There is no other way of marking attendance if an employee chooses not to apply for an Aadhaar number. Sandhya Nandekar, a ward officer at R-North, said some of their employees did not have Aadhaar numbers initially but now, they all do. “The system is running smooth,” Nandekar added.

Paucity of machines

Senior officials of the Municipal Corporation of Greater Mumbai admitted the chaos in marking attendance was because of a shortage of devices. The corporation, which has more than 250 offices in Mumbai, had placed an order with a Gujarat company for about 4,000 biometric machines. “We have only received half of what we ordered,” said Naik. “The company is getting orders from several states and they are unable to supply in time.”

Asked why the corporation was not procuring the devices from other vendors, Naik said the Central government had listed only a few companies from where the machines could be purchased.

Senior officials believe that once all the machines are installed, the morning and evening rush at their offices will reduce drastically. “We are thinking of installing at least one machine for every 30 to 40 employees,” said Dr Avinash Supe, director of major civic hospitals in Mumbai.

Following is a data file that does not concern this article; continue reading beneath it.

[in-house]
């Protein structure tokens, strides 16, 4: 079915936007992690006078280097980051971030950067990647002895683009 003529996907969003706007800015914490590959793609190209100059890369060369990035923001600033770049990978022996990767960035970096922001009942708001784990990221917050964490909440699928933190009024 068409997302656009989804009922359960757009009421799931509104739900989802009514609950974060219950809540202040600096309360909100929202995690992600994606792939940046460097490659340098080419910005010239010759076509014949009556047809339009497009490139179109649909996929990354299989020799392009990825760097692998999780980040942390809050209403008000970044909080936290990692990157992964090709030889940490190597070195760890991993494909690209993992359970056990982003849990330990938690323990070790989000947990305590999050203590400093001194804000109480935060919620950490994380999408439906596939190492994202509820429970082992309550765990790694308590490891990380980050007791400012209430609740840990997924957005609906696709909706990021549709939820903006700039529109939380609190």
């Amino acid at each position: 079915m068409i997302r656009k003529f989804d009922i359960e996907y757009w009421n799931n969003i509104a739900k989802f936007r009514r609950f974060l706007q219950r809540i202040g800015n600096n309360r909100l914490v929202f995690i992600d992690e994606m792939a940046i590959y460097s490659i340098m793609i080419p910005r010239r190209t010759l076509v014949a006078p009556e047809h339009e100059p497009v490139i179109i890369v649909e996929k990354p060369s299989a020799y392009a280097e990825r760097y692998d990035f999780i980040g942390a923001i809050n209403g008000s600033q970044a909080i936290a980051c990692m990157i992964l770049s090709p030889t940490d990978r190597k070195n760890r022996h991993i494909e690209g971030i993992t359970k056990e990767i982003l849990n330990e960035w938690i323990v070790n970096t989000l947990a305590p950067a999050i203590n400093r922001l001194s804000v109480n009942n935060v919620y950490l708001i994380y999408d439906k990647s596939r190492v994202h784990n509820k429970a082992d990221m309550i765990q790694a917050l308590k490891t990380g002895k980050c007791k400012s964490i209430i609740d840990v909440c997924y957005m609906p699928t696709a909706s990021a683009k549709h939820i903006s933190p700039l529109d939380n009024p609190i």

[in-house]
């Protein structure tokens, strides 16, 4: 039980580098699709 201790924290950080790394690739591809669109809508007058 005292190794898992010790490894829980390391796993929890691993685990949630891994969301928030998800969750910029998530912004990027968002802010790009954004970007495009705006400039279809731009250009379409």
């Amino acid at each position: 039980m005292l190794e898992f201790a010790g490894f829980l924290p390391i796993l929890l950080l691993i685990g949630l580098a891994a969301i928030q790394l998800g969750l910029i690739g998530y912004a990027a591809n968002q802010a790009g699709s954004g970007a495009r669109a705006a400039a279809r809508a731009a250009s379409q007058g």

Scroll.in had written to the office of the Unique Identification Authority of India in Mumbai on April 27 with questions about the technical problems at the corporation offices and hospitals and how they might be resolved. The authority had not replied at the time of publishing this article.

Resistance remains

However, resistance to the new system is unlikely to go away even when the attendance rush gets sorted out. A senior doctor with a medical college in Mumbai said he was skeptical about linking his salary details with his Aadhaar. “When I got the number, I had no clue it would be linked to my bank account, salary and PAN card,” he said.

There is growing distrust of the security of the Aadhaar database in the face of frequent reports of data leaks, security breaches and even unauthorised transactions. In April, several government websites were reported to have published the Aadhaar details of lakhs of beneficiaries of government schemes.

An employee of the Greater Mumbai corporation said he believed the new system would go the same way as the attendance card system it replaced. “People made sure that machines were spoilt and now the [attendance card] system is over,” the employee said. “The same will happen with the new system.”